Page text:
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Educating for Democratic Consciousness

Counter-Hegemonic Possibilities


Edited By Ali A. Abdi and Paul R. Carr

This book has received the AESA (American Educational Studies Association) Critics Choice Award 2013.
There is a widespread, but mainly untenable, assumption that education in Western societies (and elsewhere) intuitively and horizontally aids the democratic development of people. An argument could be made that in contemporary liberal democracies, education was never designed for the well-being of societies. Instead of the full inclusion of everyone in educational development, it becomes dominated by those with a vested interest in the role of the liberal state as a mediating agent that, ultimately, assures the supremacy of the capitalism and neoliberalism. This book extends beyond a theoretical analysis of democratic education, seeking to tap into the substantial experiences, perspectives and research of a wide range of leading scholars from diverse vantage points, who bring themselves and their work into the debate connecting democracy and education, which elucidates the reference to counter-hegemonic possibilities in the title.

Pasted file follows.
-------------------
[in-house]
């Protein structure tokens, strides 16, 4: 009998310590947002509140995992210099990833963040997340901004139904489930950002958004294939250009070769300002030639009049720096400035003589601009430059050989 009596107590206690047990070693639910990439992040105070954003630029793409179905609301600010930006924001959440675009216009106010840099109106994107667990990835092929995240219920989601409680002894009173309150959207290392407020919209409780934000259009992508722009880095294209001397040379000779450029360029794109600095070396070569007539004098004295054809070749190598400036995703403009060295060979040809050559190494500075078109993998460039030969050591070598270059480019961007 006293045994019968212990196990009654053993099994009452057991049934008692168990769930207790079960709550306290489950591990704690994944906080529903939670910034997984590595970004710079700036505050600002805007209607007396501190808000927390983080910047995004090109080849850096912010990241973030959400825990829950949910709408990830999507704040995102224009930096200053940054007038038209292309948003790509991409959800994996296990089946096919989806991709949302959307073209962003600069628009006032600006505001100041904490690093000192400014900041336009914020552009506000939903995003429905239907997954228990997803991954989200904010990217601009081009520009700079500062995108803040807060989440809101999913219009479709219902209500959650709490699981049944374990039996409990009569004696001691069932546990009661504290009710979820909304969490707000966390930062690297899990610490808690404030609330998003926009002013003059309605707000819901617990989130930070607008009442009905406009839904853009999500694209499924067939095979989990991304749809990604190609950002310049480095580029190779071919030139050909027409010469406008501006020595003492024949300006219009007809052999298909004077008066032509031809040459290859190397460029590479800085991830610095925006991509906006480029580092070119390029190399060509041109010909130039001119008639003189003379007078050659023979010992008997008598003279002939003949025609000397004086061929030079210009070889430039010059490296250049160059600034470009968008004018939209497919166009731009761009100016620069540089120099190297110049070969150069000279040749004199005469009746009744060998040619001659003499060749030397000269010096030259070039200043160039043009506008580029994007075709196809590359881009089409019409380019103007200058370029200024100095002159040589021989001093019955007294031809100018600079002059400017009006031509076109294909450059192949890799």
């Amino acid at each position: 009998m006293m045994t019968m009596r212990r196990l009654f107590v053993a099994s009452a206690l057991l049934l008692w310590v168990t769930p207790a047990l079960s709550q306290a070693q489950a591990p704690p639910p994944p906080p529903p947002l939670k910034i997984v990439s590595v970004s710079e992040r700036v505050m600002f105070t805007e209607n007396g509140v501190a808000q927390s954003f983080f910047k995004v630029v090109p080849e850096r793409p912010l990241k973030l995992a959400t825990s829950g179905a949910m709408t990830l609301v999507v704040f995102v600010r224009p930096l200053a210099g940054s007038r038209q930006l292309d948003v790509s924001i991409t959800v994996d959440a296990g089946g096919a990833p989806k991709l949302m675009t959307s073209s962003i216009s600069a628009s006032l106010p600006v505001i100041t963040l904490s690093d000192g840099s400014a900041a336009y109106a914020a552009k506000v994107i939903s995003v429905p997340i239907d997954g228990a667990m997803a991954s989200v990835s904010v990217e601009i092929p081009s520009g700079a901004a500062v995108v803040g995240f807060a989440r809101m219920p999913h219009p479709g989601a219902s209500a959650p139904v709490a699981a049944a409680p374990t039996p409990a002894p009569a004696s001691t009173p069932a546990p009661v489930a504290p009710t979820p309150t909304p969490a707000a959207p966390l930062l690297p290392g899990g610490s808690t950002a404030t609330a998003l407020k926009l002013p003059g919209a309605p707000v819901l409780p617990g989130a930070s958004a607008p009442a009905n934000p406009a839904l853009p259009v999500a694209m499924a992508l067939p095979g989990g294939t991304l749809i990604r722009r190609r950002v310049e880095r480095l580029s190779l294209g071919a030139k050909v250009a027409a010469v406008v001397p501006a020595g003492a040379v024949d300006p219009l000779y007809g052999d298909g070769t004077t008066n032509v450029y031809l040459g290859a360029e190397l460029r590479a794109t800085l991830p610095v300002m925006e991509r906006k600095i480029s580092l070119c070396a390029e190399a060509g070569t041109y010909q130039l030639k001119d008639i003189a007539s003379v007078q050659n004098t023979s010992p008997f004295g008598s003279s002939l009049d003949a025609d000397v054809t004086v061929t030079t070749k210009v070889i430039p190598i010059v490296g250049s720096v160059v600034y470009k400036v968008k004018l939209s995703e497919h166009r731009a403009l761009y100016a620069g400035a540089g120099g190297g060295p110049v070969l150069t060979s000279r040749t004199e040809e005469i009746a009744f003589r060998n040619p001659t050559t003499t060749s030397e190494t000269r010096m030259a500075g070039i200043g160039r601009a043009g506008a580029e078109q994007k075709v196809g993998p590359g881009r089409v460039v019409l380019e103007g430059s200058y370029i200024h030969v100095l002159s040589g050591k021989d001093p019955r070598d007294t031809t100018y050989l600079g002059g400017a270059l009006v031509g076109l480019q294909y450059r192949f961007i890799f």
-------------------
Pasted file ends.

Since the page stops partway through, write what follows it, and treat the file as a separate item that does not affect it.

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Chapter 14. Iron Man Democracy: Militainment and Democratic Possibilities | William M. Reynolds


And it maybe that we no longer know how to create the kinds of situations in which persons choose themselves as committed and free. As we have said, they may have the liberty to speak, to buy books, to change jobs, to leave home; but they do not know what it is to reach out for freedom as a palpable good to engage with and resist compelling and conditioning forces, to open fields where options can multiply, where unanticipated possibilities open each day.

—Greene, 1988, p. 115

So we get high on trivia, and forget that, whether Presidents have been impotent or oversexed, drunk or sober, they have followed the same basic policies. Whether crooks or Boy Scouts, handsome or homely, agile or clumsy, they have taxed the poor, subsidized the rich, wasted the wealth of the nation on guns and bombs, ignored the decay of the cities, and done so little for the children of the ghettos and rural wastelands that these youth had to join the armed forces to survive—until they were sent overseas to die.

—Zinn, 2000, pp. 59–60

As I sit in my office and write this chapter, I reflect on my attempts to develop with my students a critical democratic educational experience. I have struggled to develop this experience in public high schools, Native American schools, and universities (Reynolds, 2003). This particular chapter is not written out of some type of misguided nostalgia for what...

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